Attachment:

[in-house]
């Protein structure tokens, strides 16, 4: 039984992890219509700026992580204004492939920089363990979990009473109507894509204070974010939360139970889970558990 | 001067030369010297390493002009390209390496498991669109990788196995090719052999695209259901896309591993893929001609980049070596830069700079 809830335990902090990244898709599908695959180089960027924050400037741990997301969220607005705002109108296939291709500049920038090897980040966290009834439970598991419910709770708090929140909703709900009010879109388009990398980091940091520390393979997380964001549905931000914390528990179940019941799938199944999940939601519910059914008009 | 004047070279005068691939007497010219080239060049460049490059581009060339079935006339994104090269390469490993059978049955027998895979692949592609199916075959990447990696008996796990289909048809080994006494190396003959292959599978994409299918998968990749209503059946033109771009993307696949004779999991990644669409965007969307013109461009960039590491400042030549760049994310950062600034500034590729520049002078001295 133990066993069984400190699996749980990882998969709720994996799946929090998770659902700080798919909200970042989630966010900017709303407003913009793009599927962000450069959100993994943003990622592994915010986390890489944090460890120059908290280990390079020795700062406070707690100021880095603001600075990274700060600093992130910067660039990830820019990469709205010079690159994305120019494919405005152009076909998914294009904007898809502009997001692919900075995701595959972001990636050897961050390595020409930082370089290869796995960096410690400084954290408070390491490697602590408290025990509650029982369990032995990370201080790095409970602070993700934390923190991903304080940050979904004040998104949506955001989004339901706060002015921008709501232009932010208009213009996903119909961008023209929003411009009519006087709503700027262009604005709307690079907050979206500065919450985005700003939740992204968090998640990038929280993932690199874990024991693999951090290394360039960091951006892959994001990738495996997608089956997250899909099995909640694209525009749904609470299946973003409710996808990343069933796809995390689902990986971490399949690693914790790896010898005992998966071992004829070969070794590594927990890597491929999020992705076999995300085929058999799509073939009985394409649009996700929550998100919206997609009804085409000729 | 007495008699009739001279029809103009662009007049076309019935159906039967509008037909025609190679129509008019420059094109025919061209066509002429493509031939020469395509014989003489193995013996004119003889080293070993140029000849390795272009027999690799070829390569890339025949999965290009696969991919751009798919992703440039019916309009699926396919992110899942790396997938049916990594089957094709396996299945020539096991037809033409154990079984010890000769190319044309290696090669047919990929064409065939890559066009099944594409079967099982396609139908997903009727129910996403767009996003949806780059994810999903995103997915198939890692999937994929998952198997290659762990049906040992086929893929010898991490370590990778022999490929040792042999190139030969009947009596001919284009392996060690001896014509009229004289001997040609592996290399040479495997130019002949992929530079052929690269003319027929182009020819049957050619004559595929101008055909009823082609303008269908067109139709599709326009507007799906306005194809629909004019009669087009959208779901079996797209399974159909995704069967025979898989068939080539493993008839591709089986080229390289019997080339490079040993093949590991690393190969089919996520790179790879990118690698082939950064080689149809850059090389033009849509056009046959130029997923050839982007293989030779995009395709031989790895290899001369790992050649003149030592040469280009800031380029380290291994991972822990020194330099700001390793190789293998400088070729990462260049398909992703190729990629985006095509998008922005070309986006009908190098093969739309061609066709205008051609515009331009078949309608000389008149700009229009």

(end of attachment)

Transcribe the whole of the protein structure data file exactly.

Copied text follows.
[in-house]
């Protein structure tokens, strides 16, 4: 039984992890219509700026992580204004492939920089363990979990009473109507894509204070974010939360139970889970558990 | 001067030369010297390493002009390209390496498991669109990788196995090719052999695209259901896309591993893929001609980049070596830069700079 809830335990902090990244898709599908695959180089960027924050400037741990997301969220607005705002109108296939291709500049920038090897980040966290009834439970598991419910709770708090929140909703709900009010879109388009990398980091940091520390393979997380964001549905931000914390528990179940019941799938199944999940939601519910059914008009 | 004047070279005068691939007497010219080239060049460049490059581009060339079935006339994104090269390469490993059978049955027998895979692949592609199916075959990447990696008996796990289909048809080994006494190396003959292959599978994409299918998968990749209503059946033109771009993307696949004779999991990644669409965007969307013109461009960039590491400042030549760049994310950062600034500034590729520049002078001295 133990066993069984400190699996749980990882998969709720994996799946929090998770659902700080798919909200970042989630966010900017709303407003913009793009599927962000450069959100993994943003990622592994915010986390890489944090460890120059908290280990390079020795700062406070707690100021880095603001600075990274700060600093992130910067660039990830820019990469709205010079690159994305120019494919405005152009076909998914294009904007898809502009997001692919900075995701595959972001990636050897961050390595020409930082370089290869796995960096410690400084954290408070390491490697602590408290025990509650029982369990032995990370201080790095409970602070993700934390923190991903304080940050979904004040998104949506955001989004339901706060002015921008709501232009932010208009213009996903119909961008023209929003411009009519006087709503700027262009604005709307690079907050979206500065919450985005700003939740992204968090998640990038929280993932690199874990024991693999951090290394360039960091951006892959994001990738495996997608089956997250899909099995909640694209525009749904609470299946973003409710996808990343069933796809995390689902990986971490399949690693914790790896010898005992998966071992004829070969070794590594927990890597491929999020992705076999995300085929058999799509073939009985394409649009996700929550998100919206997609009804085409000729 | 007495008699009739001279029809103009662009007049076309019935159906039967509008037909025609190679129509008019420059094109025919061209066509002429493509031939020469395509014989003489193995013996004119003889080293070993140029000849390795272009027999690799070829390569890339025949999965290009696969991919751009798919992703440039019916309009699926396919992110899942790396997938049916990594089957094709396996299945020539096991037809033409154990079984010890000769190319044309290696090669047919990929064409065939890559066009099944594409079967099982396609139908997903009727129910996403767009996003949806780059994810999903995103997915198939890692999937994929998952198997290659762990049906040992086929893929010898991490370590990778022999490929040792042999190139030969009947009596001919284009392996060690001896014509009229004289001997040609592996290399040479495997130019002949992929530079052929690269003319027929182009020819049957050619004559595929101008055909009823082609303008269908067109139709599709326009507007799906306005194809629909004019009669087009959208779901079996797209399974159909995704069967025979898989068939080539493993008839591709089986080229390289019997080339490079040993093949590991690393190969089919996520790179790879990118690698082939950064080689149809850059090389033009849509056009046959130029997923050839982007293989030779995009395709031989790895290899001369790992050649003149030592040469280009800031380029380290291994991972822990020194330099700001390793190789293998400088070729990462260049398909992703190729990629985006095509998008922005070309986006009908190098093969739309061609066709205008051609515009331009078949309608000389008149700009229009």